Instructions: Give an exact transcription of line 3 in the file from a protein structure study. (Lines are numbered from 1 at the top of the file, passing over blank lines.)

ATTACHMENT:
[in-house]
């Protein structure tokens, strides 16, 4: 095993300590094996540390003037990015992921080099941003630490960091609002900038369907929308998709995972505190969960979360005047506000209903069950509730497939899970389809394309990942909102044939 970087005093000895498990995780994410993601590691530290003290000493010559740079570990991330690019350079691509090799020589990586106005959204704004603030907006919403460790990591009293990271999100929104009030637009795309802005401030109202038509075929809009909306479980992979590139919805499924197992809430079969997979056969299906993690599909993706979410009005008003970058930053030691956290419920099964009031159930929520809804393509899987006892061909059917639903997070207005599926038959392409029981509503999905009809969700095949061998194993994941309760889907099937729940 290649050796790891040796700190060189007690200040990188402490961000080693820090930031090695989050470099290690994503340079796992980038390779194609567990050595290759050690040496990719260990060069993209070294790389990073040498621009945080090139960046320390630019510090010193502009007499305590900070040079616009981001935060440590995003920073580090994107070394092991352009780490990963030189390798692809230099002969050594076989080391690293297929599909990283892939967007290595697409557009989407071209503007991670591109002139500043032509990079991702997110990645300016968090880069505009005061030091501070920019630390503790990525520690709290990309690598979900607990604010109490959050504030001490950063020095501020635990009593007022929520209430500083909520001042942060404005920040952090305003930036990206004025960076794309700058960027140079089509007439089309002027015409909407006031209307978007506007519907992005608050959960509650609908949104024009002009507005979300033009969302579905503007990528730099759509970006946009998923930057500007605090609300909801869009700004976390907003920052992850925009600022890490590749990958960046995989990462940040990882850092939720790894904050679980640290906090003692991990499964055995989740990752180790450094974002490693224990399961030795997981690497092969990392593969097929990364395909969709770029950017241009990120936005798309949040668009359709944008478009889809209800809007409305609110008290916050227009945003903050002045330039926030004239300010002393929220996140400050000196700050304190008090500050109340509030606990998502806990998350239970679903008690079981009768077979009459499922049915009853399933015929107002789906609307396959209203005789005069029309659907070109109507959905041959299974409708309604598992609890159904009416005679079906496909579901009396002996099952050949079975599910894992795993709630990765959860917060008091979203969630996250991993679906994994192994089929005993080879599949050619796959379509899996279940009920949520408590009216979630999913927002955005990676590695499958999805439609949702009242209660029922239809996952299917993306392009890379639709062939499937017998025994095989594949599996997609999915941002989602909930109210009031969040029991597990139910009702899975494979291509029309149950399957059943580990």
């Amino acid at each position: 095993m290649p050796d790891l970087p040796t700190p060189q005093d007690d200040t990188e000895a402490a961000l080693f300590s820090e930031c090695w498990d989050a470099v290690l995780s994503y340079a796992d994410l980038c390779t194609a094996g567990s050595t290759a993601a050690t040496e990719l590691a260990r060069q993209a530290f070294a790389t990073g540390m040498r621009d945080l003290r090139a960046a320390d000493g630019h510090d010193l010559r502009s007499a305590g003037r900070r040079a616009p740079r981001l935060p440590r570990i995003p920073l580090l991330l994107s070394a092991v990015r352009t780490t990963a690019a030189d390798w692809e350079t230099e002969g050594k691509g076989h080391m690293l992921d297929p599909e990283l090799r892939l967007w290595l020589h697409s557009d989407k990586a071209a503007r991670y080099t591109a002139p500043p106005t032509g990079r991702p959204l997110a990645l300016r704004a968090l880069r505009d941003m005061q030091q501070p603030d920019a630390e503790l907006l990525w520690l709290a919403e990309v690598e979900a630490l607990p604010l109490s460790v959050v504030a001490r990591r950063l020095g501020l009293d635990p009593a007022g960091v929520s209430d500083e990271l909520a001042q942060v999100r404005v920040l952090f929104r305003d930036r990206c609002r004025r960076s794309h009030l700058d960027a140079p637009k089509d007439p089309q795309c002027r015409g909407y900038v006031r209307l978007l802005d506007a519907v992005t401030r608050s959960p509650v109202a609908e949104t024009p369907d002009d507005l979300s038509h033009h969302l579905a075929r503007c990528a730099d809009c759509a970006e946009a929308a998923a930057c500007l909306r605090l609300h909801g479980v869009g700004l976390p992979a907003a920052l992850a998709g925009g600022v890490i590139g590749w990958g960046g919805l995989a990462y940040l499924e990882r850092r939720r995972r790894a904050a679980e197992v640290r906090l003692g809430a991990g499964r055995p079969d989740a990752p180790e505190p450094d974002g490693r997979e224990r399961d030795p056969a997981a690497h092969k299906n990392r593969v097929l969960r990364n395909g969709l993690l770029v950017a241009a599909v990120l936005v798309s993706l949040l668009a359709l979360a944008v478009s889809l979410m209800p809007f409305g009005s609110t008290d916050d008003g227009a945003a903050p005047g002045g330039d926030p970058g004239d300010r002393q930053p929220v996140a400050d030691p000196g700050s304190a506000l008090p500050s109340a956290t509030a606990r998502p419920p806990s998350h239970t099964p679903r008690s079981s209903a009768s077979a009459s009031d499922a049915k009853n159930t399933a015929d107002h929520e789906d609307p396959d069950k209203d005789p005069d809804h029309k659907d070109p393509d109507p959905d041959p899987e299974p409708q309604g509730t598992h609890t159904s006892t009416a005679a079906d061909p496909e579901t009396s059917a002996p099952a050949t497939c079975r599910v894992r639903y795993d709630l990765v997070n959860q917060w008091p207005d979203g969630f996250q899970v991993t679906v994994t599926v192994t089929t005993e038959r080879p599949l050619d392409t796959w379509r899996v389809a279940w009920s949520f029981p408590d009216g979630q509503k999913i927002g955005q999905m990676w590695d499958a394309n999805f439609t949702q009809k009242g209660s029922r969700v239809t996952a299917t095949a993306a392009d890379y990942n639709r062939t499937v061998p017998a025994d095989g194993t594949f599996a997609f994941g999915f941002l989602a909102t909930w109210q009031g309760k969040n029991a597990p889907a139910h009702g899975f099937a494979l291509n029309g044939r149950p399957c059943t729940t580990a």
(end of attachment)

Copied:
């Amino acid at each position: 095993m290649p050796d790891l970087p040796t700190p060189q005093d007690d200040t990188e000895a402490a961000l080693f300590s820090e930031c090695w498990d989050a470099v290690l995780s994503y340079a796992d994410l980038c390779t194609a094996g567990s050595t290759a993601a050690t040496e990719l590691a260990r060069q993209a530290f070294a790389t990073g540390m040498r621009d945080l003290r090139a960046a320390d000493g630019h510090d010193l010559r502009s007499a305590g003037r900070r040079a616009p740079r981001l935060p440590r570990i995003p920073l580090l991330l994107s070394a092991v990015r352009t780490t990963a690019a030189d390798w692809e350079t230099e002969g050594k691509g076989h080391m690293l992921d297929p599909e990283l090799r892939l967007w290595l020589h697409s557009d989407k990586a071209a503007r991670y080099t591109a002139p500043p106005t032509g990079r991702p959204l997110a990645l300016r704004a968090l880069r505009d941003m005061q030091q501070p603030d920019a630390e503790l907006l990525w520690l709290a919403e990309v690598e979900a630490l607990p604010l109490s460790v959050v504030a001490r990591r950063l020095g501020l009293d635990p009593a007022g960091v929520s209430d500083e990271l909520a001042q942060v999100r404005v920040l952090f929104r305003d930036r990206c609002r004025r960076s794309h009030l700058d960027a140079p637009k089509d007439p089309q795309c002027r015409g909407y900038v006031r209307l978007l802005d506007a519907v992005t401030r608050s959960p509650v109202a609908e949104t024009p369907d002009d507005l979300s038509h033009h969302l579905a075929r503007c990528a730099d809009c759509a970006e946009a929308a998923a930057c500007l909306r605090l609300h909801g479980v869009g700004l976390p992979a907003a920052l992850a998709g925009g600022v890490i590139g590749w990958g960046g919805l995989a990462y940040l499924e990882r850092r939720r995972r790894a904050a679980e197992v640290r906090l003692g809430a991990g499964r055995p079969d989740a990752p180790e505190p450094d974002g490693r997979e224990r399961d030795p056969a997981a690497h092969k299906n990392r593969v097929l969960r990364n395909g969709l993690l770029v950017a241009a599909v990120l936005v798309s993706l949040l668009a359709l979360a944008v478009s889809l979410m209800p809007f409305g009005s609110t008290d916050d008003g227009a945003a903050p005047g002045g330039d926030p970058g004239d300010r002393q930053p929220v996140a400050d030691p000196g700050s304190a506000l008090p500050s109340a956290t509030a606990r998502p419920p806990s998350h239970t099964p679903r008690s079981s209903a009768s077979a009459s009031d499922a049915k009853n159930t399933a015929d107002h929520e789906d609307p396959d069950k209203d005789p005069d809804h029309k659907d070109p393509d109507p959905d041959p899987e299974p409708q309604g509730t598992h609890t159904s006892t009416a005679a079906d061909p496909e579901t009396s059917a002996p099952a050949t497939c079975r599910v894992r639903y795993d709630l990765v997070n959860q917060w008091p207005d979203g969630f996250q899970v991993t679906v994994t599926v192994t089929t005993e038959r080879p599949l050619d392409t796959w379509r899996v389809a279940w009920s949520f029981p408590d009216g979630q509503k999913i927002g955005q999905m990676w590695d499958a394309n999805f439609t949702q009809k009242g209660s029922r969700v239809t996952a299917t095949a993306a392009d890379y990942n639709r062939t499937v061998p017998a025994d095989g194993t594949f599996a997609f994941g999915f941002l989602a909102t909930w109210q009031g309760k969040n029991a597990p889907a139910h009702g899975f099937a494979l291509n029309g044939r149950p399957c059943t729940t580990a």